Jeramzee swing back to town

Long-time jazz fans in Singapore may remember Jeramzee, a fusion quartet that were a stalwart on the live scene in the 1980s and early 1990s.

The good news is that the band, headed by jazz pianist-composer Jeremy Monteiro, are back in action and will perform tonight and on Sept 27 at the Sultan Jazz Club.

The quartet, which also comprise home-grown veterans Tony Zee on drums, Eddie Jansen on bass and Steven Rufus on the saxophone, will also hold a free lunchtime show at Nanyang Technological University on Wednesday.

Monteiro, 53, tells Life! that tomorrow's set will be a "reunion of old friends" as it is the first time the four of them are playing together in 20 years.

"We split up in 1993 but we've kept in touch and I have played with each of them individually," says the 2002 Cultural Medallion recipient on the telephone from Bangkok, where he is on a business trip.

Because of each member's busy schedule, the quartet will only get together to jam this afternoon, before the actual show.

"I'd like to think all four of us have improved as musicians. We are playing our old songs but we will bring our current sensibilities to the music," says Monteiro, who plays the electric piano and synthesizer in the band. Guest musicians for the show include jazz flautist Rit Xu.

Formed in 1983, the band played nightly at nowdefunct nightspots such as jazz pub Saxophone at Cuppage Terrace and Marina Village amphitheatre.

They also performed in Malaysia and Indonesia.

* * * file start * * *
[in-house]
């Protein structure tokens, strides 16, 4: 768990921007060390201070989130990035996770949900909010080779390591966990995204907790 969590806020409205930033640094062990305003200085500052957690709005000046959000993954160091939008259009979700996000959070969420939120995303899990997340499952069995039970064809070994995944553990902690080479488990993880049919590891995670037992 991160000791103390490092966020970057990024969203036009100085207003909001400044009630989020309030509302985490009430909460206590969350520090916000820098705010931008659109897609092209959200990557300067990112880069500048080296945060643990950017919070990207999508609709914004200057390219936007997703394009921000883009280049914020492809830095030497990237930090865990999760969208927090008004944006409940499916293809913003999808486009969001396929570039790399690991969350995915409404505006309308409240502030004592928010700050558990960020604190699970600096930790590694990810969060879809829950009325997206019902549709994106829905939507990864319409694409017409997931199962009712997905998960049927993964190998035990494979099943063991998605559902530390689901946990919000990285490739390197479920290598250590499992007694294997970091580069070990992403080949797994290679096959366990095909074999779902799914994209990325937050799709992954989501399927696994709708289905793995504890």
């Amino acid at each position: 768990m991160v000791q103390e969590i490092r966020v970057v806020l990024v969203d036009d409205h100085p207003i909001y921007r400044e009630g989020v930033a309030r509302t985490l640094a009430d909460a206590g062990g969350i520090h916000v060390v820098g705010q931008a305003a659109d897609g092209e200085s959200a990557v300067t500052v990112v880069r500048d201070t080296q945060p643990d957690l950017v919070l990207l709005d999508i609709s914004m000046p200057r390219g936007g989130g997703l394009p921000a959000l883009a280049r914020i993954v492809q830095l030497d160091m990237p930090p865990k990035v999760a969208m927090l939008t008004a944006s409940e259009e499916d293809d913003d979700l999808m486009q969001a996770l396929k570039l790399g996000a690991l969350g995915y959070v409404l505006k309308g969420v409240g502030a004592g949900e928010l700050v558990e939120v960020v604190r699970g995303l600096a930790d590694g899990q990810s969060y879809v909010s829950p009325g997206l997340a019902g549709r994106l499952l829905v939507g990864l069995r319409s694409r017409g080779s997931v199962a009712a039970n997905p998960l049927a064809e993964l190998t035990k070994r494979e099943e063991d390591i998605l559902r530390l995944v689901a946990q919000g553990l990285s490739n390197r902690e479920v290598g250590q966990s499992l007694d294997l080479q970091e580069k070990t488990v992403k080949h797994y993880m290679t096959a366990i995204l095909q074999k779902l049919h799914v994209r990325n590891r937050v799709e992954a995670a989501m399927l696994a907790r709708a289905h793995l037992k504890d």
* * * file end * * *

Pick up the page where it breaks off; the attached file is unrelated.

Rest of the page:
Their first album, Back To Basics, now out of print, was released in 1986. It was the first local album to be recorded digitally, and featured Grammy-winning American jazz musicians such as Eldee Young on bass and Redd Holt on drums.

Jeramzee's second album, Faces & Places, was released in 1988 and featured celebrated musicians Herbie Mann from the United States on flute and Paulinho Da Costa from Brazil on percussion.

The songs are available digitally through iTunes, OraStream ( and on the smartphone app for Monteiro's music label, Jazznote.

Back To Basics sold 3,000 copies and Faces & Places sold 11,000 around the region. Some hit songs on the second album, such as Helvetica and Soliloquy, have been covered by other musicians.

The band split up after the members decided to concentrate on their own projects.

Zee is in demand as a sessionist and music teacher, while Jansen is a familiar face at nightspots such as Crazy Elephant and the now-closed Jazz @ Southbridge. Rufus is a popular sessionist in the local scene.

Apart from getting Jeramzee back together, Monteiro has also put together a regional tour, The Jazz Organ Summit, featuring himself and organists Alberto Marsico from Italy and Tony Monaco from the US. The trio will perform at the Esplanade Recital Studio on Oct 23 and 24, as well as in Hong Kong and Bangkok in the same month.

Each organ player will play 30-minute sets, backed by Hong Kong guitarist Eugene Pao, Japanbased singer Charito, American drummer Shawn Kelley and American saxophone player Shawn Letts.

"These shows came out of my love for playing jazz on the Hammond organ. The musicians on stage will represent Asia, Europe and the US, and that's going to be interesting," says Monteiro.

Book it


Where: Sultan Jazz Club, 101 Jalan Sultan When: Tonight and Sept 27, 9.30pm

Admission: $25. To reserve tickets, go to www.sultanjazzclub. com/reservation


Where: Esplanade Recital Studio

When: Oct 23 & 24, 7.30pm

Admission: $45 from Sistic (call 6348-5555 or go to

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